Climate Refugees Confronted With The Effects Of Rising Seas

It has been predicted that by 2050, the number of climate refugees could rise to 50 million. 

The global sea level rose about eight inches in the last century. The rate in the last twenty years, however, is nearly double that of the last century. Sea level rise is caused primarily by two factors related to global warming: the added water from melting ice sheets and glaciers and the expansion of sea water as it warms. The current NASA estimation is that by 2100 the sea levels will rise by up to four feet – depending on how quickly land-based glaciers melt.

Small island nations and cities built on water will be affected the most.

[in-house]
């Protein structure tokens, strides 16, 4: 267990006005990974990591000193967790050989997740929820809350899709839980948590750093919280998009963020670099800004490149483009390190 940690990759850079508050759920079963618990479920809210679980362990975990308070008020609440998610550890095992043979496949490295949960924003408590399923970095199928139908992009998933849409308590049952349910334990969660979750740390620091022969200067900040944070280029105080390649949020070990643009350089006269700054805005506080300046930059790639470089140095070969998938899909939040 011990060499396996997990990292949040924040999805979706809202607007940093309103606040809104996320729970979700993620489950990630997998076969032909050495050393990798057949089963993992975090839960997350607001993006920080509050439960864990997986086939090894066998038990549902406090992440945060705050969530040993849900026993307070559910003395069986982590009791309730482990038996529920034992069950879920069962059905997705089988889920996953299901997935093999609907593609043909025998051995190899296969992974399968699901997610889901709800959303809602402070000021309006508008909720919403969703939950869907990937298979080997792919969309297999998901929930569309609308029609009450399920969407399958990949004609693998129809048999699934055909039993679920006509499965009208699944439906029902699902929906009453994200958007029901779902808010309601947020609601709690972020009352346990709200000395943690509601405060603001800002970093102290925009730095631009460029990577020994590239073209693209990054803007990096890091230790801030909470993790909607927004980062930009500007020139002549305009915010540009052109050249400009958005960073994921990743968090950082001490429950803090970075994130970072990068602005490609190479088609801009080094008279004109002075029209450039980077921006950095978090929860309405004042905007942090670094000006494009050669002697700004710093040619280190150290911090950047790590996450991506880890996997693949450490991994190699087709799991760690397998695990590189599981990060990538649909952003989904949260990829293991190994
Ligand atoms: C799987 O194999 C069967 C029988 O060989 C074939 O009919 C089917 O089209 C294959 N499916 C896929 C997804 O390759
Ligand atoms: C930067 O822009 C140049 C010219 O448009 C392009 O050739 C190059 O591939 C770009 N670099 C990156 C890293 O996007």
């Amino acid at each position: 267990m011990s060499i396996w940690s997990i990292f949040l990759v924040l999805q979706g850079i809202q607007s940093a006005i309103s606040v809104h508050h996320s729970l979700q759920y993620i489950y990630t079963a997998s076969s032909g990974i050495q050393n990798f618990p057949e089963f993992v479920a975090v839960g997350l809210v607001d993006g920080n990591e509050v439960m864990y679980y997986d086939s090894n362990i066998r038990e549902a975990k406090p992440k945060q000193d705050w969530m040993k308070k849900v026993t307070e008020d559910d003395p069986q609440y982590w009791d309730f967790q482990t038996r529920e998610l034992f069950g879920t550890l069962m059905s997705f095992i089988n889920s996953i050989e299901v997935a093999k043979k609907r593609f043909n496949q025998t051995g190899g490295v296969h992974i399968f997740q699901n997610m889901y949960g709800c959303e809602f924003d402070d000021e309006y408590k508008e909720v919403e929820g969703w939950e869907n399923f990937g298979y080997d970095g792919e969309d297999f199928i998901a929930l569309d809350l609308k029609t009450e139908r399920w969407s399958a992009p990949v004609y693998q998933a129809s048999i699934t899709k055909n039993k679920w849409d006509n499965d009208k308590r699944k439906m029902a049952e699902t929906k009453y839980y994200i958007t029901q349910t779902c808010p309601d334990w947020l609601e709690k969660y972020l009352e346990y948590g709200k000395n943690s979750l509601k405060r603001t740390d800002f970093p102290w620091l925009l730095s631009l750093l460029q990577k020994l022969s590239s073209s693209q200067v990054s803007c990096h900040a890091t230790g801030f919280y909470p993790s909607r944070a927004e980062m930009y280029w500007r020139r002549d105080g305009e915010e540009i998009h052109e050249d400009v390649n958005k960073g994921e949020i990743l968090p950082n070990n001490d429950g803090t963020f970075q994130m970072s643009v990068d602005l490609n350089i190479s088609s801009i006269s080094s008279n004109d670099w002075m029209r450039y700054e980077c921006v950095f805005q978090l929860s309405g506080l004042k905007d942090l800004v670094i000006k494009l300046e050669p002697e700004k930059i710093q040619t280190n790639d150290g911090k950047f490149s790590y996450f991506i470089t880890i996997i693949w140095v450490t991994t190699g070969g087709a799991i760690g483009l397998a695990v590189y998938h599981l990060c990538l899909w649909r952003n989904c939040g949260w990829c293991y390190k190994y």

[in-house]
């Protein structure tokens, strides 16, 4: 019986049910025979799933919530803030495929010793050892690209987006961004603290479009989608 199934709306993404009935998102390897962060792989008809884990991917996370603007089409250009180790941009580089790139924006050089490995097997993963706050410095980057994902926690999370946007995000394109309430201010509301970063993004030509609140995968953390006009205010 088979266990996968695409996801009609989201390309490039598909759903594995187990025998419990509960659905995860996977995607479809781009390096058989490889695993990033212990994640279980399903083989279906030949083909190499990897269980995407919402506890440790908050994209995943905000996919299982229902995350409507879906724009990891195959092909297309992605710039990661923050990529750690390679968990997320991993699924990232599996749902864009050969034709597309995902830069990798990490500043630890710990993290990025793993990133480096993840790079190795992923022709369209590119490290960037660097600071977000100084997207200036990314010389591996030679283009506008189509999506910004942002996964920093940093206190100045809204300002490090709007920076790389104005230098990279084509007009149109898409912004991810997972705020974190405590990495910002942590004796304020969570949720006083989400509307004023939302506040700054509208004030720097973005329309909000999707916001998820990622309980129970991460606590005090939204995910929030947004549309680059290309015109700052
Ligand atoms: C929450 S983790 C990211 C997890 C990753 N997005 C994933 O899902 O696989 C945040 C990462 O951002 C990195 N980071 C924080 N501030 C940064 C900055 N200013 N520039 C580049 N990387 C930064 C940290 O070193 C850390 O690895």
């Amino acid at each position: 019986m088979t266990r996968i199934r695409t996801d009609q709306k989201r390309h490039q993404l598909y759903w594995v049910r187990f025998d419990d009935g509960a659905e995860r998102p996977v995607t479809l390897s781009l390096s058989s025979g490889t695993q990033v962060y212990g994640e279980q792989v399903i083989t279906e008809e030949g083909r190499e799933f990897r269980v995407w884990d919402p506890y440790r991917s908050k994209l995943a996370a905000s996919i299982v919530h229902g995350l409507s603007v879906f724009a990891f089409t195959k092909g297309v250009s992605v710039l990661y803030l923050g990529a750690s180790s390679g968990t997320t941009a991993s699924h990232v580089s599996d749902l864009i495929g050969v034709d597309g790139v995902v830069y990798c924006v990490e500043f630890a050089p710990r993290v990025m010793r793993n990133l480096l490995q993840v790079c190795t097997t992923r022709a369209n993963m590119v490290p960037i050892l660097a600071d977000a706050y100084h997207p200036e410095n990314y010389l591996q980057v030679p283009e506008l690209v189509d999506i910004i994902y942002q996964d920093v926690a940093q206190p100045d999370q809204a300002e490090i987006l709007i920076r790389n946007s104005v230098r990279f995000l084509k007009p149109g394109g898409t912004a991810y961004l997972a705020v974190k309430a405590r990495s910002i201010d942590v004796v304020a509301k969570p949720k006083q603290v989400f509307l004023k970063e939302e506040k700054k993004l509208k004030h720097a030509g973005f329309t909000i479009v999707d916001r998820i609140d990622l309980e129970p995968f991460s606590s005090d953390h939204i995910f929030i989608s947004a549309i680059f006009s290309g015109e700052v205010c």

“We are all global warming victims. If we islanders survive, I promise you, the whole world will survive.” Bryant Zebedee, Marshall Islands

In part three of HuffPost’s documentary, End Of The Earth, activists from low lying islands in the South Pacific tell us why they do not want to be climate refugees and global passengers from the 2041 exhibition contextualise the importance of the frozen continent and it’s colossal impact on the coastlines back home.